Marilyn Monroe, Actress, New York City, May 6, 1957
Richard Avedon (American, 1923–2004)
Gelatin silver print; image 22 1/4 x 23 1/4 in. (56.5 x 59.1 cm), frame 23 1/2 x 24 3/8 in. (59.7 x 61.9 cm)
Gift of the artist, 2002 (2002.379.11)
© Richard Avedon
In Marilyn Monroe, Avedon found a virtuoso of theatrical self-impersonation and with her pursued the mysterious point of convergence between actor and character, between the private self and the public role. "There was no such person as Marilyn Monroe," he explained in an interview with the filmmaker Helen Whitney. "Marilyn Monroe was someone Marilyn Monroe invented, like an author creates a character." Recalling the portrait session that took place in his studio on a May evening in 1957, he continued: "For hours she danced and sang and flirted and did this thing that's—she did Marilyn Monroe. And then there was the inevitable drop. And when the night was over and the white wine was over and the dancing was over, she sat in the corner like a child, with everything gone. I saw her sitting quietly without expression on her face, and I walked towards her but I wouldn't photograph her without her knowledge of it. And as I came with the camera, I saw that she was not saying no."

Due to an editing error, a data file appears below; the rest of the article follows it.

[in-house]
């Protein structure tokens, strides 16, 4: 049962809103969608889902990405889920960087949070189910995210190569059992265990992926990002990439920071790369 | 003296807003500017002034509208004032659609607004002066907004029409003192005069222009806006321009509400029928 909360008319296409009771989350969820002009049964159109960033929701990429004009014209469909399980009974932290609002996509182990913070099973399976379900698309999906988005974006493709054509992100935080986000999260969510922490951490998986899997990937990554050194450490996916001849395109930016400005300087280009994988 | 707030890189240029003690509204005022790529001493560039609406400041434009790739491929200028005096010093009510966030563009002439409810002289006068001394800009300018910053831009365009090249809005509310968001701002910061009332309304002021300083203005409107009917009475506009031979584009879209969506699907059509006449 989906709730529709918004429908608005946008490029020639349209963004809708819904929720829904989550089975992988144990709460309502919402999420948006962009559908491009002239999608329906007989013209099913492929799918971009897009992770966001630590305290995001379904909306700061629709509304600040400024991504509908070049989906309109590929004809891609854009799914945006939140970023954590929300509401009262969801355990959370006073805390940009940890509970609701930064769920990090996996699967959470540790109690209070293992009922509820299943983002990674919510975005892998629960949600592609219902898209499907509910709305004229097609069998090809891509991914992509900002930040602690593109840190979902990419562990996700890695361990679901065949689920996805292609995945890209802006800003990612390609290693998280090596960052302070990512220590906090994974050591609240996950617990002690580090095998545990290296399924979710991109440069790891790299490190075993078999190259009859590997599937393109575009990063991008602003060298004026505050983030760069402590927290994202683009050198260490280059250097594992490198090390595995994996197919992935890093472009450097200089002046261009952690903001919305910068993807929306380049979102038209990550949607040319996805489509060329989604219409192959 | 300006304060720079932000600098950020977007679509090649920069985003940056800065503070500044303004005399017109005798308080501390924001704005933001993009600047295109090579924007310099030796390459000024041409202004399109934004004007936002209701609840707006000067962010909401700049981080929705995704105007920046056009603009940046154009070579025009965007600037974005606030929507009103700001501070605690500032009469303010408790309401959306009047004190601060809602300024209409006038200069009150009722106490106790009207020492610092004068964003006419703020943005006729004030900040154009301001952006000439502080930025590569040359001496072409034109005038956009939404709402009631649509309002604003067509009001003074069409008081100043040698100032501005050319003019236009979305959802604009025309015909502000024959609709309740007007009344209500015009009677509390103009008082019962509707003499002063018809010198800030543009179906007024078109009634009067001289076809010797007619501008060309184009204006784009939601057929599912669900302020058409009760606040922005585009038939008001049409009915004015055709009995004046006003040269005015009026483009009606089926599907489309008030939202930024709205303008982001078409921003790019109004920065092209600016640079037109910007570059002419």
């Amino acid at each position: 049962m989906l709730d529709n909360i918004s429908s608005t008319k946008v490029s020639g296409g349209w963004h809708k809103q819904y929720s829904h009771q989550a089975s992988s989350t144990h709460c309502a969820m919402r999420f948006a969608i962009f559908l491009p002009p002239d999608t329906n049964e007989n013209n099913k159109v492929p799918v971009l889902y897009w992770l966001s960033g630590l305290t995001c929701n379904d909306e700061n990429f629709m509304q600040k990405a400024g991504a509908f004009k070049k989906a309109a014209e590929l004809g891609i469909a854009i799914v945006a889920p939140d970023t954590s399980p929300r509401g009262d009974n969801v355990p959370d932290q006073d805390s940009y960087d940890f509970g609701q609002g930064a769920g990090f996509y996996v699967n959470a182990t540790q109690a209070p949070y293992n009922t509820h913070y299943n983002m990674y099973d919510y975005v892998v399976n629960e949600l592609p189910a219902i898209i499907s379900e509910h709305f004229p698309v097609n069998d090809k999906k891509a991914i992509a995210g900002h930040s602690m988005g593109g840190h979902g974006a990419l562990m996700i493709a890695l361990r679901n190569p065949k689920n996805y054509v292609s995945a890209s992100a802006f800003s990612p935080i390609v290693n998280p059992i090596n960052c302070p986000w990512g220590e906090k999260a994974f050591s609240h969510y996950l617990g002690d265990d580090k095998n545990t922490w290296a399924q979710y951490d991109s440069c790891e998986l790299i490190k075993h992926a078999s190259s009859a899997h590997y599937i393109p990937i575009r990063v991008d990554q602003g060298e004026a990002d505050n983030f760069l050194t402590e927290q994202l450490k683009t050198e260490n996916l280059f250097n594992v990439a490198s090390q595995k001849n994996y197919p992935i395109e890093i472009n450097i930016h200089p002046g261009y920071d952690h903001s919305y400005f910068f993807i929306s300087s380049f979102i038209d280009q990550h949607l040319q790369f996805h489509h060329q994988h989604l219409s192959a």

This famous image is part of the artist's gift to the Museum of 128 photographs featured in his landmark exhibition of portrait work held at Marlborough Gallery in New York in 1975. Including such luminaries as Igor Stravinsky, Ezra Pound, Isak Dinesen, Jean Genet, and Buckminster Fuller, this collection constitutes a modern-day pantheon of the key intellectual, artistic, and political figures of the late 1950s through the early 1970s.